T&P Valve activated

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Dato Da

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Hi,

I had a new power-vented gas water heater installed about two weeks ago. Yesterday I noticed that there' some water on the floor around the heater. From the location of the water (right under the pipe connected to the T&P valve) and the fact that there were some droplets on the side of the tank right at the opening of the pipe, I believe the T&P valve was activated. I dried up the area and it's been dry since.

My question: Should I be concerned that the T&P valve was activated? Just one extra piece of info-- I do have an expansion tank on my cold water line.

Thanks!
 

Reach4

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Yes, be concerned. Here is where you will go next.
  1. Measure the water pressure while trickling water somewhere. A garden hose thread pressure gauge is under $20 and often well under. If over 80 PSI, further action will be needed.
  2. With the water pressure at zero (house water turned off, and open a faucet), the pressure tank should be empty. If you knock on the tank and it does not sound empty, replace the failed pressure tank. Otherwise continue to step 3 with the existing tank.
  3. Set the air precharge in the pressure tank to 1 or 2 PSI higher than what you measured in step 1.
  4. Turn the house water back on.
 

Dato Da

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Thank you guys very much for the helpful replies.

A couple of follow-up questions:
1. Regarding Step 3. Does that mean that I should set the expansion tank to 61 or 62 psi if I measure 60 psi in Step 1? I read somewhere that the expansion tank is usually pre-charged with 12 psi. That's a big gap between 61 psi and 12 psi. Am I missing something really basic here?
2. My water heater was professionally installed. Do I have a case to ask the installer to come back and make the adjustment free of charge? From my very unprofessional perspective, this all seems to be the fine-tuning that the installer should have done when they finished the water heater installation.

Thanks again!
 

Reach4

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Regarding Step 3. Does that mean that I should set the expansion tank to 61 or 62 psi if I measure 60 psi in Step 1? I read somewhere that the expansion tank is usually pre-charged with 12 psi. That's a big gap between 61 psi and 12 psi. Am I missing something really basic here?
That was for a heating boiler.

There are some reasonable differing opinions on the right air precharge for an expansion tank. But they all put the desired precharge close to the normal water pressure. If your water pressure was 60 and the precharge was 70 or 59, you would probably be OK too.

The actual ideal would be around the highest water pressure that the city delivers. That is often higher in the middle of the night. There are often differences in the calibration of your water pressure gauge and your air pressure gauge. So I think air 2 psi is on balance near ideal for the real world.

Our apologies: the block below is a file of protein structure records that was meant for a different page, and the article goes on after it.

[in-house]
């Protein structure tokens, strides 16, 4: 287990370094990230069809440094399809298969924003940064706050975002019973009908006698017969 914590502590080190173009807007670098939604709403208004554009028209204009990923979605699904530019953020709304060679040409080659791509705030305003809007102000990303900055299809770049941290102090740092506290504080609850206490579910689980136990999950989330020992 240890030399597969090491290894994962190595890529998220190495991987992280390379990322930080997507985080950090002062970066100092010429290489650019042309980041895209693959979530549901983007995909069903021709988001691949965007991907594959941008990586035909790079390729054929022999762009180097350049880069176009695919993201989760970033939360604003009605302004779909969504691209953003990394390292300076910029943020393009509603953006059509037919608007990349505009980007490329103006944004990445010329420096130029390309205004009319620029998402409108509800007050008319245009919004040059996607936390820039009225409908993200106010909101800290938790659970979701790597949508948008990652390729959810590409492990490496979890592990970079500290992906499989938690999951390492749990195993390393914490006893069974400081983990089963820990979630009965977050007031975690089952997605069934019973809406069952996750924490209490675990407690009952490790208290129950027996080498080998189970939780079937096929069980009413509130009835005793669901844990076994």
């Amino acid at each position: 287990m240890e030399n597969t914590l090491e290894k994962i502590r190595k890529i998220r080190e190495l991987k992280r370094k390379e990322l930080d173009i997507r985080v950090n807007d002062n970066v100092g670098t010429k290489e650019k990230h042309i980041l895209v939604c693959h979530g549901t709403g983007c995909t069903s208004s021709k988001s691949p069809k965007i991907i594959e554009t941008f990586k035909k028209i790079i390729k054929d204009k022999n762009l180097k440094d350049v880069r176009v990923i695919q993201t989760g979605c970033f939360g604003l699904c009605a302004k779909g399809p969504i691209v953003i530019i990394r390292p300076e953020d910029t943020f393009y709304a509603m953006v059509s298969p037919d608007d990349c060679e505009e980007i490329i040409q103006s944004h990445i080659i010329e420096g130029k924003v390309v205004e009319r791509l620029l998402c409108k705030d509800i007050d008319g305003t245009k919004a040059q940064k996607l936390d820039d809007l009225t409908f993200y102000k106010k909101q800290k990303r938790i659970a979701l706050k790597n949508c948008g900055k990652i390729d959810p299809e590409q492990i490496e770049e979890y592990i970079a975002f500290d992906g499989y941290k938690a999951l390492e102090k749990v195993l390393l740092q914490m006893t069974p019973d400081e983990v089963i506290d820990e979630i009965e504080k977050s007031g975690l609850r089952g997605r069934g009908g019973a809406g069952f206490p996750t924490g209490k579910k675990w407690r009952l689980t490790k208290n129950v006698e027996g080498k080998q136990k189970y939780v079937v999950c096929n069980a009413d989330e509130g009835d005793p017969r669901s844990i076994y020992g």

My water heater was professionally installed. Do I have a case to ask the installer to come back and make the adjustment free of charge? From my very unprofessional perspective, this all seems to be the fine-tuning that the installer should have done when they finished the water heater installation.
I don't know. Your tank could be undersized too. There are charts and calculators. Adding air yourself is not hard. But if the unit is undersized, unless you selected the size .... What brand and model of expansion tank did you get?
 

Jadnashua

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A hydronic ET is often around 12psi because that's a common pressure for use with a boiler.

Some ETs can work on either hydronic or potable water, some use different materials, and will only work on the system designed for it. A potable water one often would come precharged to 40psi. But, to reach their design capacity, the bladder needs to be at it's equilibrium point so it can accept the maximum volume without being stretched too far, and that means, it should be very near the static water pressure. If the water pressure is 60psi, and the air pressure is 60psi, the bladder is not being stretched or compressed and it will last longer. The T&P valve will open for one of two reasons: over pressure (typically 150psi) or over temperature (typically about 210-degrees F). IF that safety valve opens for some other reason, it's defective. If it's doing its job, keep in mind that they aren't designed to open/close frequently...that can cause mineral deposits that can freeze it up long-term. Plus, the water draining can cause damage, depending on where it discharges.
 
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